When you eat, food travels down your esophagus - or food pipe - and enters your stomach via the lower esophageal sphincter (LES), a ring of muscles that forms a valve.
Normally this is a one-way process. However, if this valve relaxes or doesn’t close completely, your stomach acid can flow the other way.
Unlike the stomach, the esophagus isn’t meant to house acid, so that’s why you feel the burn.
Though this process can be caused by a range of factors, food and beverages are the most common culprits. But why?
Your stomach may react to some foods or beverages by increasing acid production, slowing down digestion or relaxing the LES so that the acidic contents of your stomach leak back into your esophagus.
What causes heartburn?
It’s the acid from your stomach irritating your esophagus. But what causes that? The short answer is: It varies with each person.
Despite the array of heartburn causes, they can be grouped into two simple categories: first, those that relax your lower esophageal sphincter (LES) – which makes it easy for the acid to get out (move up the esophagus)– and then those that make your digestive juices more acidic, meaning you feel the burn more.
This is true for both foods and beverages that cause heartburn, and other triggers related to your lifestyle.
Certain foods and beverages contain ingredients that are known to relax the LES, preventing it from properly tightening. For example, stimulants like the caffeine found in chocolate, coffee and tea relax the LES.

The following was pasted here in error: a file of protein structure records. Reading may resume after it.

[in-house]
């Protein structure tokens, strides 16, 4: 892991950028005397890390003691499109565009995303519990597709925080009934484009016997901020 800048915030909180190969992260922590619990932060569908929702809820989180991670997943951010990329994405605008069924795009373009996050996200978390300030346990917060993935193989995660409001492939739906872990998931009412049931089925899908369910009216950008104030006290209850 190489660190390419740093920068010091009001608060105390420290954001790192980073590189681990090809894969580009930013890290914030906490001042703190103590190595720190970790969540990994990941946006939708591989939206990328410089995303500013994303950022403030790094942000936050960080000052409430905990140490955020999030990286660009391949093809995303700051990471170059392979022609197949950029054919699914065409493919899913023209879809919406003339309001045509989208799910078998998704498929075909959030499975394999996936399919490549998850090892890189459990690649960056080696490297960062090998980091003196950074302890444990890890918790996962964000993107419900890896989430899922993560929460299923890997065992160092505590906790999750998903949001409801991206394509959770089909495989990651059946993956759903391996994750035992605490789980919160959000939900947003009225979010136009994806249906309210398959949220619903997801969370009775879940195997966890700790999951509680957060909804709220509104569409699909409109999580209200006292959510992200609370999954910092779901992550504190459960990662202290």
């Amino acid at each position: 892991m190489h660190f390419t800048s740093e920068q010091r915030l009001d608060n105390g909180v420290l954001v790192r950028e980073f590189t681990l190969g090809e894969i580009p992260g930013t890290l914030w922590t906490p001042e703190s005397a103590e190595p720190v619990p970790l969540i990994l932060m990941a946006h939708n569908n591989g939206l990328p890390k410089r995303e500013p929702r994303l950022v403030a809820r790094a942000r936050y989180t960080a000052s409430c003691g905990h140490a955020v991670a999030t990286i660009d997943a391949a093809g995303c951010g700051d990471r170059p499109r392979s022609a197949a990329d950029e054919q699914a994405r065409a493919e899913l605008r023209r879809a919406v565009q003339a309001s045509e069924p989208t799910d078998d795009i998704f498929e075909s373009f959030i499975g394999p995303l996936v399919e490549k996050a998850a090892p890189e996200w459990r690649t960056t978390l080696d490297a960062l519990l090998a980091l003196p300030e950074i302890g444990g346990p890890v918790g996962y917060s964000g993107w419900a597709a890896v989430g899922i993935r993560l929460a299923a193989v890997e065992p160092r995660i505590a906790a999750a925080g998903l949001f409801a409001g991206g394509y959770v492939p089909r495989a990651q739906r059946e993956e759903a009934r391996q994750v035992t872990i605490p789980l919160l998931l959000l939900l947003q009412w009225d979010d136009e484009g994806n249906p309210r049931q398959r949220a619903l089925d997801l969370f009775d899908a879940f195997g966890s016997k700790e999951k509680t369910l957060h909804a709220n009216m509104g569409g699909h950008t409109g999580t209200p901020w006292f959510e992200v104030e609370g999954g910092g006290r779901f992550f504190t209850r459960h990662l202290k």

What foods to avoid
Foods and beverages that relax the LES
Acidic foods, and stress trigger your stomach to produce more acid. Tiredness can increase your perception of heartburn. More acid means more pressure in your stomach increases and the only way for it to go is up in your esophagus, resulting in heartburn. When you drink carbonated beverages, the gases they release also increases pressure on the LES, forcing it to open.
Being overweight puts external pressure on stomach contents, which in turn put pressure on the LES, forcing it to open. This creates an easy pathway for acid to reflux. Drinking alcohol and smoking relax your muscles, and this includes the LES. As we’ve learned, when the LES is relaxed acid can more easily reflux into your esophagus.
Identifying your heartburn causes would be simple if each trigger affected everyone in the same way. Spoiler alert: They don’t.
The key is to play detective and to try keeping a record of which out of the heartburn causes above could have triggered the burn.
The specific conditions of your own diet and lifestyle will play a part. Let’s look at two examples of everyday situations that could be affecting your heartburn.
Liz, 37 years old, administrative assistant*
Now that she has young children, Liz is becoming more careful with her habits. She wants to be a positive role model for a healthy lifestyle, but like everyone else, she can get derailed by stress. Liz looked more into what may be causing her heartburn and stress was a key trigger. Liz needs something that can help her prevent or relieve her symptoms associated with heartburn.
Bob, 41 years old, senior sales manager*
Bob is becoming more aware of his digestive health and has learned to identify the burning feeling in his chest as heartburn. But he doesn’t want to deprive himself of the food he loves—food is one of the greatest pleasures in life, after all! He suspects that being overweight is also a culprit, along with his favourite indulgences.
Finding your causes
Keeping a ‘heartburn diary’ could be the key to identifying what is causing your heartburn. The different factors can make it hard to isolate unless you’re keeping a record over time. Start by eliminating all known heartburn triggers from your diet and life.
Start adding one at a time back to your daily routine and make note if any seem to trigger your heartburn. Some people might only have one trigger, some might have many.
The good news is once you have worked out what is causing your heartburn, there are plenty of things you can do to remedy the situation. From heartburn treatments to diet changes and getting more exercise, you can do a lot to get relief from your symptoms.